"Sight," a short film and grad project from Eran May-raz and Daniel Lazo, is one of those science fiction stories that don't treat the technology as a larger-than-life operatic prop, but rather try to present something extraordinary (a heads-up display built into your eye) as though it were ordinary. It's the best science fiction magic trick of all, and it's one that very few big SF summer blockbusters ever get right (I'm looking at you, Spiderman, with your "lab" that looks like a call center ringed by glassed-in conference room where the marketing department is temporarily storing its trade-show exhibits).
Great work, and my favorite brand of visual sf. As JWZ notes, it's reminiscent of Charlie Brooker's Black Mirror.
I got quite a treat yesterday afternoon when my email and Twitter filled up with people letting me know that I was mentioned in a Jeopardy! clue!
Science fiction titan Nalo Hopkinson appears in this week’s Geek Guide to the Galaxy podcast, talking about race, diversity, and sf.
This is found net.stuff, but my cursory research suggests it might come from Manama, Bahrain. That dude is s-m-o-o-t-h. (Thanks, Fipi Lele!)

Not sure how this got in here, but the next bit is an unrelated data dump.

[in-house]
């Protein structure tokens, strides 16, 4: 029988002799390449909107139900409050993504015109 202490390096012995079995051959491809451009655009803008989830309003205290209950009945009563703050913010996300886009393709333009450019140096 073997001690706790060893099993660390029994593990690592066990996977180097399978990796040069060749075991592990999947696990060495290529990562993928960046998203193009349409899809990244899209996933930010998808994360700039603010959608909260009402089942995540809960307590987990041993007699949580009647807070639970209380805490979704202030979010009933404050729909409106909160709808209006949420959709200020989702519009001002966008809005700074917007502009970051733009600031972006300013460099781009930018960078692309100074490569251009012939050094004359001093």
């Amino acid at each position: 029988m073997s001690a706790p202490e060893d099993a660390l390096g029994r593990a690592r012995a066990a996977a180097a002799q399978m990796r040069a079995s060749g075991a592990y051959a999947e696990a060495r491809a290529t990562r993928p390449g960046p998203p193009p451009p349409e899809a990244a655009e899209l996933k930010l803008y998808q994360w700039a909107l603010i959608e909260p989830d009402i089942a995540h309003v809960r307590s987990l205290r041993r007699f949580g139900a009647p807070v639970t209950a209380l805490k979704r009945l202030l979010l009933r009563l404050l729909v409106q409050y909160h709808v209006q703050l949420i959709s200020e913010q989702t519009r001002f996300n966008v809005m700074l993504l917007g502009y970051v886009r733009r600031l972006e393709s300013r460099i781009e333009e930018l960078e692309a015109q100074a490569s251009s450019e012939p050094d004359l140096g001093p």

Light used to just be one of two things: on or off. Simple as that. Either a flood of yellow or total darkness. Then the dimmer switch happened and you could adjust the brightness to meet your seductive needs and suddenly everyone looked a little better in the gentler light. And now your luminary universe […]
Projects will always need management. And now with the tech gold rush it feels like there are more projects than ever with fewer managers than there’s demand for. But it takes too much time and money to go back to school full time so luckily the Project Management Professional certification training course is now 96% […]
If you’ve been blessed enough to avoid them yourself, you’ve definitely heard the horror stories. Late night, crushing out a ton of work, writing, coding, anything, then boom – your computer crashes. The battery blows, you spill water or coffee all over the place, or it just shuts down with no explanation, and you’re screwed. […]